The second positive impact of adding holes is the possibility to drain uncured resin left inside the model. The downside is that you now have holes on your print. For this very reason, and since the holes should be placed as early as possible in the printing process, you should also take this into account with how your model is oriented. You can also use some of the resin to fill the hole and then use the UV light that’ll be used in the post processing to cure that extra resin.

Now that we know why and where we should be adding holes, let’s open the “Holes” tab. From here you can select which shape you want your holes to be as well as the diameter of the hole and the penetration for how far it’ll dig into the model.

The diameter depends mostly on the viscosity of the resin you’re using as more viscous ones will need a bigger hole to drain out. 1.5 to 3 mm should be more than enough for most resin used in M-SLA and DLP printers. Laser-SLA printers often use much more viscous resin that might need up to 5mm holes to drain properly.

The penetrating length only has to be long enough to ensure that you get through the entire shell. However, make sure you don’t choose too big a value and come out the other side. Once you’ve selected your values correctly, you can start placing holes on your model. As said earlier, placing them as soon as possible in the printing process will allow air to flow as soon as it needs to and avoid any suction effect.

Here’s where I’ll place them on this model. Two holes is usually all you need to keep a good airflow and easy drainage. You’ll only need more than two holes if the model is shaped in a way that can create different pockets of suctions that aren’t directly connected at the start of the print. Don’t forget to check the layer clipping again to see what you’re cutting into with those holes. You should also go back to island detection in the support tool to make sure the holes you created didn’t create any island.

Now that we are done with the “Prepare” step. Let’s move onto the “Export” step. This step is all about previewing the printing process with different tools then exporting it to our 3D printer and more. This step works a bit differently than the other, the tools are simply just all different ways to preview the process while the “tool’s settings” will remain the same export options.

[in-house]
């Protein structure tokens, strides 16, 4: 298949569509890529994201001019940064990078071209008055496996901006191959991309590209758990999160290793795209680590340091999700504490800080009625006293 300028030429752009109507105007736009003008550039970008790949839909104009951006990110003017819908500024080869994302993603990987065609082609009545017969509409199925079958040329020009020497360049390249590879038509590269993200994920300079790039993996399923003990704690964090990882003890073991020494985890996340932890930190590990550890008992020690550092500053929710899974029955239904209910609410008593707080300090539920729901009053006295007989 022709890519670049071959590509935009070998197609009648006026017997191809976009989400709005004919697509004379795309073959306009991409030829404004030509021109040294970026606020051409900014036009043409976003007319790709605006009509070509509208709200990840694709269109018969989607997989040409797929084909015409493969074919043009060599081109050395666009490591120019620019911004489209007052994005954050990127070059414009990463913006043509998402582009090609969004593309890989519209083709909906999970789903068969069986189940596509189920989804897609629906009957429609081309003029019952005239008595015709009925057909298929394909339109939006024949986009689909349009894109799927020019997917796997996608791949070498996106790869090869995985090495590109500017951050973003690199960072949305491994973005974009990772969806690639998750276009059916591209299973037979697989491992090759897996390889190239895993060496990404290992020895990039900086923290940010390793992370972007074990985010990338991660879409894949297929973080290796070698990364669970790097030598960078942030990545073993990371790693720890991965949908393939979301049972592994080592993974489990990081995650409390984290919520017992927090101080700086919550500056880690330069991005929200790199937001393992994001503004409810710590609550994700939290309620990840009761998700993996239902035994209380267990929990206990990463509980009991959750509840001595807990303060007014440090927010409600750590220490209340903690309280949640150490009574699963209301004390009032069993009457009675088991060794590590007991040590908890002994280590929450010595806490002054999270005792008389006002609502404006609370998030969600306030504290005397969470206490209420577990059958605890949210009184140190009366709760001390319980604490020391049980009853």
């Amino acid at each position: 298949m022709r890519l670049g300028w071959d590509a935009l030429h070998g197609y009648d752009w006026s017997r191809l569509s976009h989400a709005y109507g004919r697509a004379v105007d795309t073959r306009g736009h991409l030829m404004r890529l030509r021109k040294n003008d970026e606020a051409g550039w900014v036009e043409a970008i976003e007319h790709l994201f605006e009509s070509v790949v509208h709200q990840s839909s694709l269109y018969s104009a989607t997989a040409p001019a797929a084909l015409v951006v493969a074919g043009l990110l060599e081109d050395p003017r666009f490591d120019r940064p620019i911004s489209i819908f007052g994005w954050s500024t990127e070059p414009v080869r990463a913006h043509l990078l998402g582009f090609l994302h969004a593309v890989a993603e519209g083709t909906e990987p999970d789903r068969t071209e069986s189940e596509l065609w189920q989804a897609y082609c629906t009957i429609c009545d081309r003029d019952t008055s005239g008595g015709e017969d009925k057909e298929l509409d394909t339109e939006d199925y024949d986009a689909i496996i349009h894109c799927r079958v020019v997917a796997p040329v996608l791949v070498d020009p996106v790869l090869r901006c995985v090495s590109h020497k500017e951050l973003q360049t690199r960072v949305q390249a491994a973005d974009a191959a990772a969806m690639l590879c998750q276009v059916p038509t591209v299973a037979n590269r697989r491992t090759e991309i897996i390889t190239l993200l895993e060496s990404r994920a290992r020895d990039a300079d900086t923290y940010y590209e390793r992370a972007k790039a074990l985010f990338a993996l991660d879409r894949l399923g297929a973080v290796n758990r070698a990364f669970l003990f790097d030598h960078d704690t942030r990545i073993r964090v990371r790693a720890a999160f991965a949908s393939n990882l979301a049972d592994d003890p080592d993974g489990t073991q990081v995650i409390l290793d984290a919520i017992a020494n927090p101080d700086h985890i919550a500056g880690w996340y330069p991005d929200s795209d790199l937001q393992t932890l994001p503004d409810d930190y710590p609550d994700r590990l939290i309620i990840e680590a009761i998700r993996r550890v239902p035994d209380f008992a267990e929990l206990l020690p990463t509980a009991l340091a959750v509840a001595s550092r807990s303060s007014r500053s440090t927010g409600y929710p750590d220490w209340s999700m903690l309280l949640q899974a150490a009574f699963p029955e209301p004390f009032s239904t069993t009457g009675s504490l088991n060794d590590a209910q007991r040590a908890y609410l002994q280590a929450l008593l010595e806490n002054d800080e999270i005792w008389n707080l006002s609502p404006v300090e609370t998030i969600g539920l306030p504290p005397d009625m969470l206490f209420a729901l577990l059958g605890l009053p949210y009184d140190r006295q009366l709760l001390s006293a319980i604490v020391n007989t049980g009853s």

With the first preview function “Split” you can switch between the view of the whole model, the view below the selected layer and the view above the layer.

I’m not going to go over every single preview mode here, you can simply try them by yourself by selecting each tool then going up and down the layer clipping. Once you’ve tried those quickly, let’s go straight to the exporting options:

As you can see, there’s 3 sub-menus in here to export different things.

  • The first one, “Slice” are the slicing options where we’ll be able to configure the printing and export the file we’ll use on the SLA 3D printer.
  • The second one, “Export 3D” allows us to export our model to an .obj or .stl file. This allows for further retouching on any 3D design software or simply to share a model with the support structure already made for it.
  • The last one, “Export Scene” , will save a scene file specifically made for Lychee; this will save every setting that was set for this specific scene.

Let’s take a deeper dive into the Slice options. The name “slice” comes from the action performed to create the print file. The slicer software must slice the model to create an image of each layer. The first thing visible in the Slice options is the “Print Time”. This print time is an estimate made from the printer selected, the resin settings as well as the model’s size. Secondly, you can change the “Printer”. We should already have this set up correctly, but it’s a good idea to make sure you have the right one selected on this screen and change it if needed.

Third one is going to be the big one. “Resin” is going to allow us to change all the printing settings. Let’s click on it to open the printing settings. A new window will open with both the printers and resins settings.

Let’s focus on the “Resin – Printing Settings”. From here we can:

  • Add New Resin”, which will add a new resin profile that we can quickly use again later.
  • Import” allows us to import resin profiles that we previously had exported or downloaded from the internet.
  • Export” which will export our resins profiles so we can share them and import them into another account.
  • Edit” to edit a previously added or imported resin profile.